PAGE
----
Get a load of this sissies screed!

Moonbat and a half


You turn the AM on and there's Rush, or Savage, or another of the army of right-wing radio talk show hosts. You may not be listening hard, just working, driving, doing busywork or the laundry. Yet if you listen day after day, year after year, your brain will begin to change.

Words, even those heard casually and listened to incidentally, activate frames - structures of ideas that are physically realized in the brain. The more the words are heard, the more the frames are activated in the brain, and stronger their synapses get - until the frames are there permanently.

All this is normal. It is how words work. And the right-wing message machine has found a way to take advantage of it - activating, as it were, a conservative system of thought.

The problem is, those thoughts on the radio are hate city. Savage rails against what he calls "the weakening of the military" by "affirmative action," "illegal immigrants," and "Marxist politicians." What proves it? The submarine accident in the Gulf of Hormuz.

Tune in to Rush. On the one hand he's pitching "rugged individualism," "liberty," and the absolute free market against Obama's call to unity and a sense of national responsibility.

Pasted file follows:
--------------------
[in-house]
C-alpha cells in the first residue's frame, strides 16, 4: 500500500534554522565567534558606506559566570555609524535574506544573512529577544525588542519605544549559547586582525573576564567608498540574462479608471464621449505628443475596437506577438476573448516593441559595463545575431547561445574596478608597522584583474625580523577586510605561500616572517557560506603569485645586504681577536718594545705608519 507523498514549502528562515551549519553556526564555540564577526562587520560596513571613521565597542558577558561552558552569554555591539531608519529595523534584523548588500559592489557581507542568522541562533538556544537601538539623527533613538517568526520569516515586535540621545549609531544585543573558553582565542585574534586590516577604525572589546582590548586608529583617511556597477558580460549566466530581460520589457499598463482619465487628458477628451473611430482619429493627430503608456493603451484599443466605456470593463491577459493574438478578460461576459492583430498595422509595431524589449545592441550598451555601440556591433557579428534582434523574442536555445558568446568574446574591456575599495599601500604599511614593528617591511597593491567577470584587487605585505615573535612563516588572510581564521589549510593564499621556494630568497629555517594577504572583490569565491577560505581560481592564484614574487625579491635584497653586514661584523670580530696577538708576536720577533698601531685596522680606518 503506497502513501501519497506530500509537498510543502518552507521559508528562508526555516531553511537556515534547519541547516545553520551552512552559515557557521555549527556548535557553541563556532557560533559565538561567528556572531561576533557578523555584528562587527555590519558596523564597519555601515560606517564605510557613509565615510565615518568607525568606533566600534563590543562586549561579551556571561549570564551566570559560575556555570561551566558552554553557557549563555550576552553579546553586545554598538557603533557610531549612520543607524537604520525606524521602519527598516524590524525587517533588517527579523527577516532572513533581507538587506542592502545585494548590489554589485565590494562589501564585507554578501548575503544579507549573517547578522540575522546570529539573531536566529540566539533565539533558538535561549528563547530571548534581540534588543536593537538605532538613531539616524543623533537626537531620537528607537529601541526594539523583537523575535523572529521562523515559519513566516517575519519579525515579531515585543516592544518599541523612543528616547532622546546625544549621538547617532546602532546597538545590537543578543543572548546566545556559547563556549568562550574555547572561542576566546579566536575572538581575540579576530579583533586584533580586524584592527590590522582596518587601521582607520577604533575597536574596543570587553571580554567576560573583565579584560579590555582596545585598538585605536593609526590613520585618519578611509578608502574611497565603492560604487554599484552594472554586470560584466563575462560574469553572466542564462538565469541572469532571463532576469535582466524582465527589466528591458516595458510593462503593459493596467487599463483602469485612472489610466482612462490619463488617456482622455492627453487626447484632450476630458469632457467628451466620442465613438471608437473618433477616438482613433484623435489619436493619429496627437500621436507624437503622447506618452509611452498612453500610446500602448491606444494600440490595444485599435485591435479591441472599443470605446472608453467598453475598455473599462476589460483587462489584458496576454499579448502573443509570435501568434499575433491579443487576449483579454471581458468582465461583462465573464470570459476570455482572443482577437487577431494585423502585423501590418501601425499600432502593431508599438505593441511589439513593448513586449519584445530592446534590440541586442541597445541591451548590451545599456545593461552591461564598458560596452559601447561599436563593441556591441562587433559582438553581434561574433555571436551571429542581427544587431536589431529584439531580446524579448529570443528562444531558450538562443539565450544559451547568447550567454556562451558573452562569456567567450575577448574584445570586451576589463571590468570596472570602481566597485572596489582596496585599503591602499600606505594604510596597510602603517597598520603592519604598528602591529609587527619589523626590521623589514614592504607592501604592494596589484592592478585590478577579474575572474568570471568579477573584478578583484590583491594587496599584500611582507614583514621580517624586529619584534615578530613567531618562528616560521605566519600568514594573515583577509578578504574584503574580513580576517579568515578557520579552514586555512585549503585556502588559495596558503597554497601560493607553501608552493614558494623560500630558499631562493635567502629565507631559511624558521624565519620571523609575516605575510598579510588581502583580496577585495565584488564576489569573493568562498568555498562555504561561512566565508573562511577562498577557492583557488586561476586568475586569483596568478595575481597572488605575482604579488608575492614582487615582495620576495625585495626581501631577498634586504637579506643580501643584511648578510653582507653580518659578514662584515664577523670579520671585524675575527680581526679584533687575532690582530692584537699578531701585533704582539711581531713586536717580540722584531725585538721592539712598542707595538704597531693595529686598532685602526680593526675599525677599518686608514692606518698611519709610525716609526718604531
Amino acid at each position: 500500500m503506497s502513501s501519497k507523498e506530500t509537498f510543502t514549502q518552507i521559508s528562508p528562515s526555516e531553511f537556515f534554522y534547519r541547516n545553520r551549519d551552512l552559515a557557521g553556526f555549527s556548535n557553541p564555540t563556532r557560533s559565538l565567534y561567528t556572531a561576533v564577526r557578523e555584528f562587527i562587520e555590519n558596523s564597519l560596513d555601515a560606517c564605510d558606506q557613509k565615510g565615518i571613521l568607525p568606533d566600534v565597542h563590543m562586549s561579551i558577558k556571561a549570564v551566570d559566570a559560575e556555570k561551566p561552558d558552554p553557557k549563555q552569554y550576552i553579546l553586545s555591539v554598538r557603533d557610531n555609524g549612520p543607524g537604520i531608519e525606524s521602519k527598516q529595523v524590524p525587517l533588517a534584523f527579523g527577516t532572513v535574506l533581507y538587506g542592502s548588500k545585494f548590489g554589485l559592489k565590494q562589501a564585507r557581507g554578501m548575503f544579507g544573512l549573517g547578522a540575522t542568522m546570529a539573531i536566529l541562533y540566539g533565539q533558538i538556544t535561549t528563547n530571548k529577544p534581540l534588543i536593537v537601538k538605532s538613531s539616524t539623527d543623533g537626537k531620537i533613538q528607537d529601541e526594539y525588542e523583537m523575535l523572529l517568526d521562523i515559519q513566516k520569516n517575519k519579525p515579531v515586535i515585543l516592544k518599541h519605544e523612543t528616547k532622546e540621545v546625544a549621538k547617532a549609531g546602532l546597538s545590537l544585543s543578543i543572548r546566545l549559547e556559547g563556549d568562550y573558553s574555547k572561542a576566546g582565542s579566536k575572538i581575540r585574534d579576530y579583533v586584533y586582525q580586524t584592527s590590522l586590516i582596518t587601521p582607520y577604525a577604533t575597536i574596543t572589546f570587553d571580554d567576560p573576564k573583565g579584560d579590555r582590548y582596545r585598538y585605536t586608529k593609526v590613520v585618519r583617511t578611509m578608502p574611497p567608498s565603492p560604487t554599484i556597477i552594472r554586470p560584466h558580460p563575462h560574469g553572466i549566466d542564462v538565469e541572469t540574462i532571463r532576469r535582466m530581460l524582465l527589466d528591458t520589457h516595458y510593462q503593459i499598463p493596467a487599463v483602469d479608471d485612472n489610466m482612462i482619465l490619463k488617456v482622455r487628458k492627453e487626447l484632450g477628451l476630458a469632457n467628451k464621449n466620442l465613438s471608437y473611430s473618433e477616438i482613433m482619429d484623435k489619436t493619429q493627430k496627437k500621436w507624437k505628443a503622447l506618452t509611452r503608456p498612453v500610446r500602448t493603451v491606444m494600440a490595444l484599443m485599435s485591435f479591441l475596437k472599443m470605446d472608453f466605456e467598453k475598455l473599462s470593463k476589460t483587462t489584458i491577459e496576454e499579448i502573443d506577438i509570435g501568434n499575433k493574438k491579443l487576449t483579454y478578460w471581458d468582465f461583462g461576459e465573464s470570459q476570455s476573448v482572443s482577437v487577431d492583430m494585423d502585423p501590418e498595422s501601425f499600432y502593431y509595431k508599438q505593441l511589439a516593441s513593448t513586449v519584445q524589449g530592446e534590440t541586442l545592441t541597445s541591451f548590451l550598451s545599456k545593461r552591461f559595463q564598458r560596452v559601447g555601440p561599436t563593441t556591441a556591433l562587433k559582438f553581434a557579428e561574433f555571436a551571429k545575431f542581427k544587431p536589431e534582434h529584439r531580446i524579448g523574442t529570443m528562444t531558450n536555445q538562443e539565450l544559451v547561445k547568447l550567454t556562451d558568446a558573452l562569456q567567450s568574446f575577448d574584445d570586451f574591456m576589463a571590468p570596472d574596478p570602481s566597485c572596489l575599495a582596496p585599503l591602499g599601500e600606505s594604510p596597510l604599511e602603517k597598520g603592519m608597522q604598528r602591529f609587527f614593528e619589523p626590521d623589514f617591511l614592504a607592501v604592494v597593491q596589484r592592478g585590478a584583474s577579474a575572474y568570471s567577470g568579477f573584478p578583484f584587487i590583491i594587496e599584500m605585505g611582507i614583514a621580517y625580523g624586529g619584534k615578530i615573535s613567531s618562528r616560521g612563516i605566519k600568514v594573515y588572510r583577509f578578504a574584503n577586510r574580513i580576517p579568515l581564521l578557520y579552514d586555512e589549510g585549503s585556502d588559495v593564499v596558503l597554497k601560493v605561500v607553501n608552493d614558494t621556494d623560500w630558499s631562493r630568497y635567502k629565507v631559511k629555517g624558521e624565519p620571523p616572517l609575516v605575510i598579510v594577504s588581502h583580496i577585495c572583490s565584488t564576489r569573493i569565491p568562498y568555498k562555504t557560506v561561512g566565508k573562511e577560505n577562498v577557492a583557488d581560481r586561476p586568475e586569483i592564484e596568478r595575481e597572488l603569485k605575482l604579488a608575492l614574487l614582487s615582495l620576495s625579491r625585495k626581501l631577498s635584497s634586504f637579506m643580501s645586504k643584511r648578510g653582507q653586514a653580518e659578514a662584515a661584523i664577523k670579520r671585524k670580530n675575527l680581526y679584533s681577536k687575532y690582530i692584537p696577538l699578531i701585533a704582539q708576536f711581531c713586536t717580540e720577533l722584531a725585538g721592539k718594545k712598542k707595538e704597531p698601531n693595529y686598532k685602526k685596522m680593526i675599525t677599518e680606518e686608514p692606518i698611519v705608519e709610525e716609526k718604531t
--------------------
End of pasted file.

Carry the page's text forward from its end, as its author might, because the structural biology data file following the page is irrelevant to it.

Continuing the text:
Then he's hammering the AIG bailout and its bonuses, not mentioning that it was the conservative destruction of reasonable regulation that lay behind our economic disaster.

One diatribe after another, the crucial facts left out or lied about, day after day, city after city. It has an effect.

Where are the progressives? Largely absent. Or talking issue by issue, not about general themes. We have some icons: Rachel Maddow, Jon Stewart, Stephen Colbert. But they only talk to us. They are not omnipresent.Hahahahahahaha!!!!!
Can President Obama overcome all this? He is by far the best communicator in politics today. But what we get of him are sound bites, an occasional major address, and a five-minute talk Saturdays on You Tube. Meanwhile, the reporting in the media is about positions on issues, not about general principles that get repeated.